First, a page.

For some men in Thohoyandou, the first port of call when nature calls is the nearest street corner, say residents who have begun to complain about the smell of urine in the centre business district.
“The smell of the urines is too much,” said Joyce Masindi who makes a living by selling food near the centre’s Thulamela Taxi Rank. “I can barely breathe while sitting at the market and it is costing me my customers.”
“People are no longer interested in buying our (hawkers’) food because of the bad smell of urine, which is caused by people who pee in every corner (of the street),” she told OurHealth.
But taxi driver Fhatuwani Mudoseni said he does not see the point of spending R2 to access a public toilet when peeing on the street is free – and more convenient.[quote float= right]Why should I go to the toilets, fork out my hard earned money and queue in the line for more than 20 minutes just to pee?”
“If I can pee in public for free and go back to work quickly why should I go to the toilets, fork out my hard earned money and queue in the line for more than 20 minutes just to pee?” said Mudoseni who drives a taxi 40kms between Thohoyandou and Malamulele.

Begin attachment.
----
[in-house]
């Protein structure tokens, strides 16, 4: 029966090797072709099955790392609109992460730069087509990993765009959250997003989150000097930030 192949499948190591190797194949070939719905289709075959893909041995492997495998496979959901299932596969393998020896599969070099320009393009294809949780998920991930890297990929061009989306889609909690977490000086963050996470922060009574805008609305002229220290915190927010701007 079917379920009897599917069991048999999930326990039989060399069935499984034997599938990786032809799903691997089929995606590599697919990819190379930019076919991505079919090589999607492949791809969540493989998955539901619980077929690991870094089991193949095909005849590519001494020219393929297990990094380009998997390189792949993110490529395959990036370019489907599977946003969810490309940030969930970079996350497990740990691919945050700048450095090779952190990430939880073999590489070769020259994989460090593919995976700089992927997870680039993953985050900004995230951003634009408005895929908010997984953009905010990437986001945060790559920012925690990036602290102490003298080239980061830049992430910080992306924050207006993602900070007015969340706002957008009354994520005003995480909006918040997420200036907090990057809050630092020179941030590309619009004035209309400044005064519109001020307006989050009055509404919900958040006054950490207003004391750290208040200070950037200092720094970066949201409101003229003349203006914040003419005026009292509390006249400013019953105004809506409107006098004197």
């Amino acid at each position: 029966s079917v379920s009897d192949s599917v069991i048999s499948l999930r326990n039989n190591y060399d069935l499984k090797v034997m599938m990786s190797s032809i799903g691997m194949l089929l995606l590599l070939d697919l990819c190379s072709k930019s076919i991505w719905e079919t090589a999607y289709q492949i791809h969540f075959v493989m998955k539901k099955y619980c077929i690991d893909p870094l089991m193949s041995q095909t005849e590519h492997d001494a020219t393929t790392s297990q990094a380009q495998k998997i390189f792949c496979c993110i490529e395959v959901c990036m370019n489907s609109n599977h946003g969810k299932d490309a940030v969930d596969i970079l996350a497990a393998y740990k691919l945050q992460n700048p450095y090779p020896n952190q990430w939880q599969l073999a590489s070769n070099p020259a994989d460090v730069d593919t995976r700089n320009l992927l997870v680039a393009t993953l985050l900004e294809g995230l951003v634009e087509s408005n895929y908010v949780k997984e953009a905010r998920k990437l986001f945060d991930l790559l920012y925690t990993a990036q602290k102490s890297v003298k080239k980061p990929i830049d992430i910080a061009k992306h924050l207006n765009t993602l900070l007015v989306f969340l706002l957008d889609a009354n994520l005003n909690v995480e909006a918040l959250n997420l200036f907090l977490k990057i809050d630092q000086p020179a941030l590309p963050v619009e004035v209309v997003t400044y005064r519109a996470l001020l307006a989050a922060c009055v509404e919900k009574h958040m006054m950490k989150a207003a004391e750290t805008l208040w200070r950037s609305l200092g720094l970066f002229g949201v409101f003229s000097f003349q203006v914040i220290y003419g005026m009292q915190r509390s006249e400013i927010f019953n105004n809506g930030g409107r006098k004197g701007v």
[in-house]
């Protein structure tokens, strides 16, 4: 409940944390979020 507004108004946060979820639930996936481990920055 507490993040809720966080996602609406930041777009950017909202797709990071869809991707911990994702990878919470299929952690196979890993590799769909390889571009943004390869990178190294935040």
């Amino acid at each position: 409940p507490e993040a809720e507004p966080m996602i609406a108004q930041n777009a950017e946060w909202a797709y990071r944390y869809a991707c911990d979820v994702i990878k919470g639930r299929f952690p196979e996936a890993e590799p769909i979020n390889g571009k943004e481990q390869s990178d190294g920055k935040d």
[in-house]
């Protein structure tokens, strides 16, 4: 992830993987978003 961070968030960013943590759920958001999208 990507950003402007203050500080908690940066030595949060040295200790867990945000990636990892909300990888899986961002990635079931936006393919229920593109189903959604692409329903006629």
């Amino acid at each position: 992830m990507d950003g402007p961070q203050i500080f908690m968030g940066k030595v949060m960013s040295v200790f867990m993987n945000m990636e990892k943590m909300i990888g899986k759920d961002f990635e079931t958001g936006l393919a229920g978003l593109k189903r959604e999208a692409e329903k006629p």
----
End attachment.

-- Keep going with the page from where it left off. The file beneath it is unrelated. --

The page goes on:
Some shop owners have erected barbed wire around their buildings to stop men from peeing on their walls.
In addition to complaining about the cost of public toilets, some men have also complained that parts of the city centre lack public toilets.
For professional nurse Irene Sithole, the growing trend is a worrying one.
“Peeing in public is not hygienic as most people don’t wash their hands after they finished,” she said.
Keeping your hands clean is one of the best ways to prevent the spread of infection and illness, according to the US Centres for Disease Control, which recommends you wash your hands for at least 20 seconds – or about the time it takes to hum the “happy birthday” song twice.
Poor hand washing has also been linked to transmission of diseases like typhoid. The country has seen at least 19 cases of typhoid this year.